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Reproductive health risks and clinician practices with gender diverse adolescents and young adults

Gwendolyn P. Quinn, Amy C. Tishelman, Diane Chen, Leena Nahata


Background: Reproductive health counseling is essential for adolescents and young adults (AYAs). Transgender and gender diverse (TGD) AYAs would benefit from tailored counseling given concerns about iatrogenic infertility and sexual dysfunction, and high rates of interpersonal violence, unplanned pregnancies and sexually transmitted infections, yet there are multiple obstacles to providing this care at the patient/family and clinician levels.

Objectives: This narrative review summarizes the literature on reproductive health considerations for TGD AYAs, current practices, and clinician barriers and facilitators to providing culturally sensitive reproductive care for TGD AYAs. Specific areas of focus include reproductive health goals, risks, and access barriers; clinician knowledge practices and challenges; and strategies for improving counseling practices.

Materials and methods: PubMed, Google Scholar, Medline, Web of Science, and PsycInfo databases were searched using the following terms: transgender, non-binary, gender expansive, gender non-conforming, reproductive health, sexual health, fertility, family planning/building, contraception, sexual dysfunction; gender-affirming hormones/surgery, clinician, physician or provider knowledge and attitudes; counseling.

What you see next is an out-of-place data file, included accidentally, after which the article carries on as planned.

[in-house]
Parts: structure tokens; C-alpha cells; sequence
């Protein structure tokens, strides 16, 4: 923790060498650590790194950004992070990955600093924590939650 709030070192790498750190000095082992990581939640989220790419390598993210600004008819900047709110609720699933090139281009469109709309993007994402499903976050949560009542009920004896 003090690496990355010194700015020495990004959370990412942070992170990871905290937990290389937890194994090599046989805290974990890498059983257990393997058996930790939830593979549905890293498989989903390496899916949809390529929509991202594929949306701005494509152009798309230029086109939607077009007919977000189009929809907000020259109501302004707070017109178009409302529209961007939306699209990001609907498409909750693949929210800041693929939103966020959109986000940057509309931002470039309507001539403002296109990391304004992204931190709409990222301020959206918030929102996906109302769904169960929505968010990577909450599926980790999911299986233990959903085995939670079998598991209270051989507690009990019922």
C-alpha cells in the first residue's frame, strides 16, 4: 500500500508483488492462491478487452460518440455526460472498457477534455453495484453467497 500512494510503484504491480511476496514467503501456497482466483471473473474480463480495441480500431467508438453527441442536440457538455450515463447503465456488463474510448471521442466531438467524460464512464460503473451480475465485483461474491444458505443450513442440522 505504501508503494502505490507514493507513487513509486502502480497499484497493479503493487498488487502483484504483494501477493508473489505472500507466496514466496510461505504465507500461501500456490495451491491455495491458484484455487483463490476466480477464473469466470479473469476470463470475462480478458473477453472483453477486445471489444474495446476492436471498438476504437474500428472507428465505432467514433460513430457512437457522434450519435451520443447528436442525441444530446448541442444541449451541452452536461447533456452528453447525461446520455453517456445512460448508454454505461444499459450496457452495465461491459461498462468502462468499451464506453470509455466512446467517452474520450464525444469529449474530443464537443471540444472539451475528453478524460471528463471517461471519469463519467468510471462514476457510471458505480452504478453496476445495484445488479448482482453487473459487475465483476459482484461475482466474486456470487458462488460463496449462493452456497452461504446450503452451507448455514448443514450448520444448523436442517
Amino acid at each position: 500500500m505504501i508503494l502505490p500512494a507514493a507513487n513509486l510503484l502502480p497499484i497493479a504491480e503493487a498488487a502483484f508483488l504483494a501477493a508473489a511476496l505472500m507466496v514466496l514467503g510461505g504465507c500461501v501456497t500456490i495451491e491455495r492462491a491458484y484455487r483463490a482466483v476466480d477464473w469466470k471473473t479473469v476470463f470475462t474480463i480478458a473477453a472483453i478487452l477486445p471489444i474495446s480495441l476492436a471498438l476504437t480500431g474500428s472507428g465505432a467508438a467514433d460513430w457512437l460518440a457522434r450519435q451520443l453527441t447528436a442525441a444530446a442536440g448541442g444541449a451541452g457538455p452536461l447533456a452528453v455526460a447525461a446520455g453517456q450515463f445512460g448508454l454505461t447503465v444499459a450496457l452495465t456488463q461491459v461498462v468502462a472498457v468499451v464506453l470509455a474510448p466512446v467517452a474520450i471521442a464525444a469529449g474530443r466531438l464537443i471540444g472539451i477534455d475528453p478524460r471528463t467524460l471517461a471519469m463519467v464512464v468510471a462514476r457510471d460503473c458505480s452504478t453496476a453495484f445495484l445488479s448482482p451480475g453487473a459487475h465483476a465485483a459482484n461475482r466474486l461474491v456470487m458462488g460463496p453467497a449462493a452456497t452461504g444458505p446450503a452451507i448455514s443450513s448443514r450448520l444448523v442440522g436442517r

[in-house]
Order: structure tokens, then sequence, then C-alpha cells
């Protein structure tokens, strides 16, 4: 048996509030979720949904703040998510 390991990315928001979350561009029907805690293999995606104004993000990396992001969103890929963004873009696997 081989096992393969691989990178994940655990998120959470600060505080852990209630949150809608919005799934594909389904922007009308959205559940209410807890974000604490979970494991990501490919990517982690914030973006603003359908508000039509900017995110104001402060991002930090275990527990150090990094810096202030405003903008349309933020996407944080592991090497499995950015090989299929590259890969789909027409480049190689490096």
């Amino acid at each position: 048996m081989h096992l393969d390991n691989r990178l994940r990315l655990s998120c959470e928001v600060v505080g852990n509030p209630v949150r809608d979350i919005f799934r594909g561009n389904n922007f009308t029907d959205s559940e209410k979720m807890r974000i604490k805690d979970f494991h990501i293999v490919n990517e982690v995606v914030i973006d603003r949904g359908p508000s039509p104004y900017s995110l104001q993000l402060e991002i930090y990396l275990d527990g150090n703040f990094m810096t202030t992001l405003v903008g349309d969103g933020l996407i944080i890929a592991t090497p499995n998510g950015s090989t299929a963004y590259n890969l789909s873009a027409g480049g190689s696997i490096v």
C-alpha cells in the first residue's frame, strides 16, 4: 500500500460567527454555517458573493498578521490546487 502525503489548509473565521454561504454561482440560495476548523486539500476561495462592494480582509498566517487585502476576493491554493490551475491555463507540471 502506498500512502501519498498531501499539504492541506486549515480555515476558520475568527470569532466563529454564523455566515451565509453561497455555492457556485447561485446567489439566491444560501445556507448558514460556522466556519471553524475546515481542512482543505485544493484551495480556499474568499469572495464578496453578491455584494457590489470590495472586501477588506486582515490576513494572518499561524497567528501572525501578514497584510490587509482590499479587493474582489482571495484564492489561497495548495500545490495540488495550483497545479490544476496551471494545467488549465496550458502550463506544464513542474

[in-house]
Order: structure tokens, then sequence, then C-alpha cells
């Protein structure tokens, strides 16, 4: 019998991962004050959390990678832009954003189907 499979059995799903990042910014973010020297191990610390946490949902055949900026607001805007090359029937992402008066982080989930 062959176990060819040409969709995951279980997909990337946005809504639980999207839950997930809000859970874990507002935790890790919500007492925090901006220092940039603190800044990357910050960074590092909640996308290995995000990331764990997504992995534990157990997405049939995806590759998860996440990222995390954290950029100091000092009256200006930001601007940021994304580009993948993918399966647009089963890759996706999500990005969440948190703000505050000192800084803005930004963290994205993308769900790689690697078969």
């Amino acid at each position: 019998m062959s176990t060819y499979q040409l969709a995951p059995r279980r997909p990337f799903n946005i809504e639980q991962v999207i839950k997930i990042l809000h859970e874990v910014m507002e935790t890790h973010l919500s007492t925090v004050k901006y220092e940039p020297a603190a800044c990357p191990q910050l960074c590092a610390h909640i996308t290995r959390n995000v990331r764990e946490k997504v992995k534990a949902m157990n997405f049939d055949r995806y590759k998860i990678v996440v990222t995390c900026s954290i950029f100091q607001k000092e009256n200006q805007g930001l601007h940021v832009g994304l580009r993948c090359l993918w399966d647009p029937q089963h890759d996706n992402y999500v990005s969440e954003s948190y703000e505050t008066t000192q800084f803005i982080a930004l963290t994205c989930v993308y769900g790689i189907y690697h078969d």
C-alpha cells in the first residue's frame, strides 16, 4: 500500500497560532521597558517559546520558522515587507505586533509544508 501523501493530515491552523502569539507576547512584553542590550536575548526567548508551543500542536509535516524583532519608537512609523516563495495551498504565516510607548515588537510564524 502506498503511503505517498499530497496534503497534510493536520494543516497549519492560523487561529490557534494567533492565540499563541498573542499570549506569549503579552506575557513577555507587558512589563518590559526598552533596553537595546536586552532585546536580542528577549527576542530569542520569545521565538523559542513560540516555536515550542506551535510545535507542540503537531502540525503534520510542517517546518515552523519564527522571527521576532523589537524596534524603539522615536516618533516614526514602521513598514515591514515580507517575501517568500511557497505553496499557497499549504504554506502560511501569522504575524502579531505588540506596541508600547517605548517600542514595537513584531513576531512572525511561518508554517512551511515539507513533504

Results: Many TGD AYAs desire biological children and improved sexual experiences. TGD AYAs may experience infertility and sexual dysfunction associated with transition; have disproportionate HIV/STI risk; experience high rates of interpersonal/sexual violence and trauma; and encounter barriers to accessing competent medical care. Clinicians lack knowledge about reproductive health needs of TGD AYAs; inconsistently discuss family building options; perceive counseling challenges; and desire more training in this area.

Discussion: Enriched communication training for medical/mental health clinicians is necessary to provide a skilled workforce for TGD AYAs. Web-based reproductive health training with other populations (eg oncology) demonstrates efficacy for improving communication skills and confidence in counseling,

Conclusion: This review highlights barriers to adequate reproductive care encountered by TGD AYAs, exacerbated in underserved minority youth. Dedicated training for providers, and programs increasing access are important goals for improving care. The need for additional research is also emphasized.

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